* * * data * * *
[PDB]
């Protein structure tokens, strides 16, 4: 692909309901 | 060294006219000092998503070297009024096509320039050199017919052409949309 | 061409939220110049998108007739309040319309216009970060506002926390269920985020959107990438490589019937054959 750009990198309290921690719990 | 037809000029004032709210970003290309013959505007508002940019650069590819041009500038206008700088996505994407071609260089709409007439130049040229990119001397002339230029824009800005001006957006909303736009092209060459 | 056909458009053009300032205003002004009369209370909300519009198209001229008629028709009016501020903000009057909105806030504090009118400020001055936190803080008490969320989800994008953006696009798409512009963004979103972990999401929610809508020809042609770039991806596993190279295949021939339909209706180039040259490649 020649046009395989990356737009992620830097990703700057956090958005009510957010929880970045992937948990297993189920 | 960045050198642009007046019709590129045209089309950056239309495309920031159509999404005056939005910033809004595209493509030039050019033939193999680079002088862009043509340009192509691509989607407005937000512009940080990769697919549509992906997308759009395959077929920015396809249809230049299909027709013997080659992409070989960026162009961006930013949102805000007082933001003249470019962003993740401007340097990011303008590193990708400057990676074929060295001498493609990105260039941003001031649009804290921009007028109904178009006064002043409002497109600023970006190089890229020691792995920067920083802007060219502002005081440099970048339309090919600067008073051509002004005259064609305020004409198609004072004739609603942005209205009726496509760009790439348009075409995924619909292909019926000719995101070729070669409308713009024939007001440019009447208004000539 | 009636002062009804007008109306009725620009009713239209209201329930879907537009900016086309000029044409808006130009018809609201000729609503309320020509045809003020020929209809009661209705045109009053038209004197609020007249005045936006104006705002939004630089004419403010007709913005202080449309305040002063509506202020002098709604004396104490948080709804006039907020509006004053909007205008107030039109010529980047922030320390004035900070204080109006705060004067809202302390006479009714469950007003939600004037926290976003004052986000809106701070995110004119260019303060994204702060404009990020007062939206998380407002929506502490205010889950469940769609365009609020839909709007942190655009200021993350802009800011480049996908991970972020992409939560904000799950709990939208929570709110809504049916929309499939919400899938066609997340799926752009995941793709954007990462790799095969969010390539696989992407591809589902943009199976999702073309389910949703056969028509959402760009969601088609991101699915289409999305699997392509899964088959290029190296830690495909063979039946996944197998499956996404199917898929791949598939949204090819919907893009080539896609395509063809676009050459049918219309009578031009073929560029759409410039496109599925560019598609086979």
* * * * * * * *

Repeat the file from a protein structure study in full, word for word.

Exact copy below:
[PDB]
């Protein structure tokens, strides 16, 4: 692909309901 | 060294006219000092998503070297009024096509320039050199017919052409949309 | 061409939220110049998108007739309040319309216009970060506002926390269920985020959107990438490589019937054959 750009990198309290921690719990 | 037809000029004032709210970003290309013959505007508002940019650069590819041009500038206008700088996505994407071609260089709409007439130049040229990119001397002339230029824009800005001006957006909303736009092209060459 | 056909458009053009300032205003002004009369209370909300519009198209001229008629028709009016501020903000009057909105806030504090009118400020001055936190803080008490969320989800994008953006696009798409512009963004979103972990999401929610809508020809042609770039991806596993190279295949021939339909209706180039040259490649 020649046009395989990356737009992620830097990703700057956090958005009510957010929880970045992937948990297993189920 | 960045050198642009007046019709590129045209089309950056239309495309920031159509999404005056939005910033809004595209493509030039050019033939193999680079002088862009043509340009192509691509989607407005937000512009940080990769697919549509992906997308759009395959077929920015396809249809230049299909027709013997080659992409070989960026162009961006930013949102805000007082933001003249470019962003993740401007340097990011303008590193990708400057990676074929060295001498493609990105260039941003001031649009804290921009007028109904178009006064002043409002497109600023970006190089890229020691792995920067920083802007060219502002005081440099970048339309090919600067008073051509002004005259064609305020004409198609004072004739609603942005209205009726496509760009790439348009075409995924619909292909019926000719995101070729070669409308713009024939007001440019009447208004000539 | 009636002062009804007008109306009725620009009713239209209201329930879907537009900016086309000029044409808006130009018809609201000729609503309320020509045809003020020929209809009661209705045109009053038209004197609020007249005045936006104006705002939004630089004419403010007709913005202080449309305040002063509506202020002098709604004396104490948080709804006039907020509006004053909007205008107030039109010529980047922030320390004035900070204080109006705060004067809202302390006479009714469950007003939600004037926290976003004052986000809106701070995110004119260019303060994204702060404009990020007062939206998380407002929506502490205010889950469940769609365009609020839909709007942190655009200021993350802009800011480049996908991970972020992409939560904000799950709990939208929570709110809504049916929309499939919400899938066609997340799926752009995941793709954007990462790799095969969010390539696989992407591809589902943009199976999702073309389910949703056969028509959402760009969601088609991101699915289409999305699997392509899964088959290029190296830690495909063979039946996944197998499956996404199917898929791949598939949204090819919907893009080539896609395509063809676009050459049918219309009578031009073929560029759409410039496109599925560019598609086979």